The new Sterling Truck 24 hours. Security lights around the entire building and tall parking lot perimeter security lights also. Lovely isn't it? When I was planting my trees, I never even thought to plant trees for obscuring the view this direction because there was a nice little hobby farm there with beautiful 100+ year old oak trees--all gone now for this! And if the lights aren't offensive enough, every time a semi truck pulls into the back for service (those are the service entrance doors on this side) they have to honk their horn and you guys all know how loud a semi horn is, don't you? Grrrr...... I hate this place! I fantasize about purchasing a shoulder-mounted rocket launcher from the internet and vaporizing them! (Hasta la Vista, Baby!)

Here's what I see on the other (west) side of the highway.

What's over here? Another semi-truck business, the city water tower (providing water for the airport, the commercial businesses and a residential subdivision to the north), and the thing that looks like flames is actually smoke coming from Mayo's medical waste incinerator that's catching the reflection from those ugly orangey-colored street lights in the parking lot of that facility. (Note to self: be sure to ask about a couple of bonus rockets with a pre-paid order.)

All of this is made more unbearable by the fact that traffic is almost non-stop on this highway. It used to be that when I put the dogs out in the middle of the night, I wouldn't see or hear a car, but that's a thing of the past. Amazingly enough, almost every day we have to wait for traffic before getting on the highway to go to work at 5:15 a.m!

I yearn for darkness and silence at night and this town's just getting way too big and too close for me. So, Deb, is there anything for sale in your neighborhood??

Wednesday, January 16, 2008

Good Night

So just when I think I won't have anything to post on my blog, there's a last-minute development. I was getting ready to hit the sack and after I turn all the lights out I usually like to take one last look out the windows to see if there's any wildlife hanging around the backyard. Tonight it's snowing and with the overcast sky plus all the other security lighting of the businesses surrounding my neighborhood, it's pretty easy to see even at night.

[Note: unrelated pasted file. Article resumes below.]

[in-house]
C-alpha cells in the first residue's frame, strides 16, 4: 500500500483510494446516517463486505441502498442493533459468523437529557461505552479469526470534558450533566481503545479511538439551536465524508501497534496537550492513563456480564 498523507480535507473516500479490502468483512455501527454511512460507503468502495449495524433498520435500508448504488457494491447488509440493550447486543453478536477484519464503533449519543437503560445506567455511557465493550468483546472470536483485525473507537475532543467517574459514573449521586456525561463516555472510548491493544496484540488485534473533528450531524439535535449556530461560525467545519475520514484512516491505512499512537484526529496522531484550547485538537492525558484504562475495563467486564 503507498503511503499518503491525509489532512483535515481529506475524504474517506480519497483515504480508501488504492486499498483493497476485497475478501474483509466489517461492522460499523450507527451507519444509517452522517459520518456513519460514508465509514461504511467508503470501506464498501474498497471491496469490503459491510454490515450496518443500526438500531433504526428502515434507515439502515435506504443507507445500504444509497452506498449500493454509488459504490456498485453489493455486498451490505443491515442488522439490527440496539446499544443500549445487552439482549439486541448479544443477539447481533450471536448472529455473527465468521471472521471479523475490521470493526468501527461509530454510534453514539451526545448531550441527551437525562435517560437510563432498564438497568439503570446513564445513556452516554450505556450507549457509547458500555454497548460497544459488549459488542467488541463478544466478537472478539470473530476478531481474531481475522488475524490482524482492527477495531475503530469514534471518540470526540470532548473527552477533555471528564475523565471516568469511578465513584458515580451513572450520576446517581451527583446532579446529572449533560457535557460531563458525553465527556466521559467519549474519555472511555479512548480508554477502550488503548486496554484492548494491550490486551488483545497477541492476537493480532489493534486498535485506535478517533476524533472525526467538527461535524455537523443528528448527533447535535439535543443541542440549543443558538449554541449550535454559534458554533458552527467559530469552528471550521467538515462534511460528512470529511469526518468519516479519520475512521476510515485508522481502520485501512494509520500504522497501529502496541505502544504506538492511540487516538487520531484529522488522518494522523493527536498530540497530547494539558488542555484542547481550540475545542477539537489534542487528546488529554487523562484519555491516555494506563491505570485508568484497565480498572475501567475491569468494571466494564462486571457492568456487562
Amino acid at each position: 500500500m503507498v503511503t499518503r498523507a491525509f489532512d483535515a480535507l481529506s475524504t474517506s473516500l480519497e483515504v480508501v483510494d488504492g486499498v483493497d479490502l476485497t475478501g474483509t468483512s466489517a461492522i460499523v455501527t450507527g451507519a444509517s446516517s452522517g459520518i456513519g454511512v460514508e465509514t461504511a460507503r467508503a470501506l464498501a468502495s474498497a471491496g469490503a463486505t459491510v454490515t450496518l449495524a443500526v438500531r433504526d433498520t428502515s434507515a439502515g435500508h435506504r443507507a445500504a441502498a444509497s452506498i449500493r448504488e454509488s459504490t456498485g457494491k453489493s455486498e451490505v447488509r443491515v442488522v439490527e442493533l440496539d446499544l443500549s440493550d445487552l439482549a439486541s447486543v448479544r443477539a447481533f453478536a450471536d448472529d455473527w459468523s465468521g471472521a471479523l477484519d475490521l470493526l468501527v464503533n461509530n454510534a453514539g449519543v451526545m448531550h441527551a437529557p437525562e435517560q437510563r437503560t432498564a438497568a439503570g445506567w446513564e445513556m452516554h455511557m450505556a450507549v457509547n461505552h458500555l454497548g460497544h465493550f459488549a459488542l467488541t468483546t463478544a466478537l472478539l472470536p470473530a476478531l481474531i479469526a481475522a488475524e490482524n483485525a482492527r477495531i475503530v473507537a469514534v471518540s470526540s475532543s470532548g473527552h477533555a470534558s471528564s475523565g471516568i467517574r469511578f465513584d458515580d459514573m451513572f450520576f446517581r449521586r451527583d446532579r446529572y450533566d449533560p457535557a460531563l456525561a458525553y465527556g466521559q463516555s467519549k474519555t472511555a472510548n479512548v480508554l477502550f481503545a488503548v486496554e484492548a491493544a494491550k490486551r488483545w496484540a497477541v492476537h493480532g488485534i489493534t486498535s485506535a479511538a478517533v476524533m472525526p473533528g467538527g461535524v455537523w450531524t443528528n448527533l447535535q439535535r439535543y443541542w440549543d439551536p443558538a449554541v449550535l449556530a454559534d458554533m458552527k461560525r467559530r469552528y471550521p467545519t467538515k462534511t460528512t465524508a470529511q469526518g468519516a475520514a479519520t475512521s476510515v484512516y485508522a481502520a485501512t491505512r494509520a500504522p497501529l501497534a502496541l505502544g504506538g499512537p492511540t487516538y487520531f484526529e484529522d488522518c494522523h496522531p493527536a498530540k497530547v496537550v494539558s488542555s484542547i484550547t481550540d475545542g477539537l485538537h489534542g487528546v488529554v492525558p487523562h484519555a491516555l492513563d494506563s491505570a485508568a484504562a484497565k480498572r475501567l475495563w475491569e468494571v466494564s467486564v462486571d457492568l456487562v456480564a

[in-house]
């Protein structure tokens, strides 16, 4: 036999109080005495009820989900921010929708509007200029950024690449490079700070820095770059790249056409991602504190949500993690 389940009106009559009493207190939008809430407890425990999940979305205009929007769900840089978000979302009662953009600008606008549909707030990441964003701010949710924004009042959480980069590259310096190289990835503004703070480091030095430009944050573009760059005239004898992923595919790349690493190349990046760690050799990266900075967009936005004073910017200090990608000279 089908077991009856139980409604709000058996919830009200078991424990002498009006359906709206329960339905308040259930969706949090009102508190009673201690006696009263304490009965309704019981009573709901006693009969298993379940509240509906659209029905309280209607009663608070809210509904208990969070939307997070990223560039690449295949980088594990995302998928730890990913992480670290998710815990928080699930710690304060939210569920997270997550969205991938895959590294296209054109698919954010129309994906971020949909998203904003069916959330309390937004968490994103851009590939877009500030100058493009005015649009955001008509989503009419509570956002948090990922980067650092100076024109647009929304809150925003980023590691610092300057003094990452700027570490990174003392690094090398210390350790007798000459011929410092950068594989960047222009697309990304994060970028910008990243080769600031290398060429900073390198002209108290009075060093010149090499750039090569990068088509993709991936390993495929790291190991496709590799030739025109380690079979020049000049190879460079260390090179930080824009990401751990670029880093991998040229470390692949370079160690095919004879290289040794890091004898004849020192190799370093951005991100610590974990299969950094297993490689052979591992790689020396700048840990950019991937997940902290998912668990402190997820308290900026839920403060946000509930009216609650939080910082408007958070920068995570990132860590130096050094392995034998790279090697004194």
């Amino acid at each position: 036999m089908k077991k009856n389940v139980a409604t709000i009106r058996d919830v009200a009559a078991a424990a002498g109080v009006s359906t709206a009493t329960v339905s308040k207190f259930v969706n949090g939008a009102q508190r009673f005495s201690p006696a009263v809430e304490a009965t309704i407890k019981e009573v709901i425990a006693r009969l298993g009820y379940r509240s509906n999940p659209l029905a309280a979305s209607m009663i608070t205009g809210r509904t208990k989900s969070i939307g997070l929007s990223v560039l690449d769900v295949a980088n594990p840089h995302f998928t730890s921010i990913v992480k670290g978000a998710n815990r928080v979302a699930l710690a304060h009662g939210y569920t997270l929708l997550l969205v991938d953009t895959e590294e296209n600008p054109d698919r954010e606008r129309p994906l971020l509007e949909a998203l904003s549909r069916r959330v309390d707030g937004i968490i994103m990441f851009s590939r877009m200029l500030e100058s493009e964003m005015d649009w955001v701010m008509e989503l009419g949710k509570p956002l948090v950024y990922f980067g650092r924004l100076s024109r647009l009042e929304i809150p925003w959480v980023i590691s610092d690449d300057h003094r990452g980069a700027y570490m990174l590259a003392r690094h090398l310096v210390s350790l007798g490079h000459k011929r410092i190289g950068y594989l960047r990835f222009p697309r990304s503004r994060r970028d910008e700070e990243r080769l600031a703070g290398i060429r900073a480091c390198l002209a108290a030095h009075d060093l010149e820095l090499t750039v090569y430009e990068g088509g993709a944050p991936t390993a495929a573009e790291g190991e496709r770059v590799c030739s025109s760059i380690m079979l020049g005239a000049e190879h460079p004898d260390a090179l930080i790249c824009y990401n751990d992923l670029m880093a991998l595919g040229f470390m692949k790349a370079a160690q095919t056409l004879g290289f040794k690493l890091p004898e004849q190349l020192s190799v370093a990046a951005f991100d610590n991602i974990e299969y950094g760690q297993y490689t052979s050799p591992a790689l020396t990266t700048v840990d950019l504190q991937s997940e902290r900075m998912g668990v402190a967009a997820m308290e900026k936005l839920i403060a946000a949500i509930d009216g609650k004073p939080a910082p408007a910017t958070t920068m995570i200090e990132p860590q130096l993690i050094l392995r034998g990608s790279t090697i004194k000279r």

I always scan the trees and power poles for owls and guess what I saw?

Sure looks like a Great Horned Owl to me, don't you think?

Welcome to my yard GHO--help yourself to a bunny or two.

Assistance Requested

I don't have a post of my own for tonight, but I did get a request from Richard asking me to send my readers over to his blog for assistance in identifying a bunch of sparrows. We both agree that these birds look like House Sparrows, but decided a few more opinion/votes couldn't hurt. So if you get a chance, click on Richard's name above for the link to his blog and post your vote in his comments section.

And while you're there, be sure to scroll down the page to enjoy the wonderful pictures Richard took of a fat gray squirrel napping in one of his backyard trees. If those photos don't make you smile, nothing will!

Have a good evening everyone and thanks for your help.

Tuesday, January 15, 2008

Garden Bloggers Bloom Day

I was over at Lisa's Greenbow Gardens blog this morning and learned about Garden Bloggers Bloom Day, which was started by Carol at the May Dreams Gardens blog. Although I consider myself a much better birder than gardener, these garden blogs are inspiration for me to continue to work on my gardening skills--if nothing else to improve the opportunities for birds and butterflies in my backyard.

Needless to say, there's nothing blooming in my backyard in the middle of January in Minnesota, but I do have a couple of pretty bloomers inside the house. It's interesting to note that both of these plants I'm about to show were given to me by my dad and they're quite old.

Here's my lovely Christmas cactus which actually bloomed at Christmas this year. It has a few blossoms left.

I have had this Christmas cactus since we got married and got our own place in 1979! I think Dad gave it to me as a little cutting and I've managed to keep it growing ever since. If I remember correctly, his plant may have been one that he got from his mom also (is that right, Dad?)

Here are some of the blossoms on my jade plant downstairs.

This is a huge jade plant and once the danger of frost is past, it lives outside in the backyard all summer.

The history of this plant is that Dad started it over 50 years ago in the classroom of his first teaching job in Chicago. I was amazed the first time I had it bloom after bringing it inside from its summer outdoors. I had no idea jade plants bloomed. I love this big jade plant (and so does my cat who tries to climb in the pot every fall when I bring it indoors).

Monday, January 14, 2008

Monday Miscellanea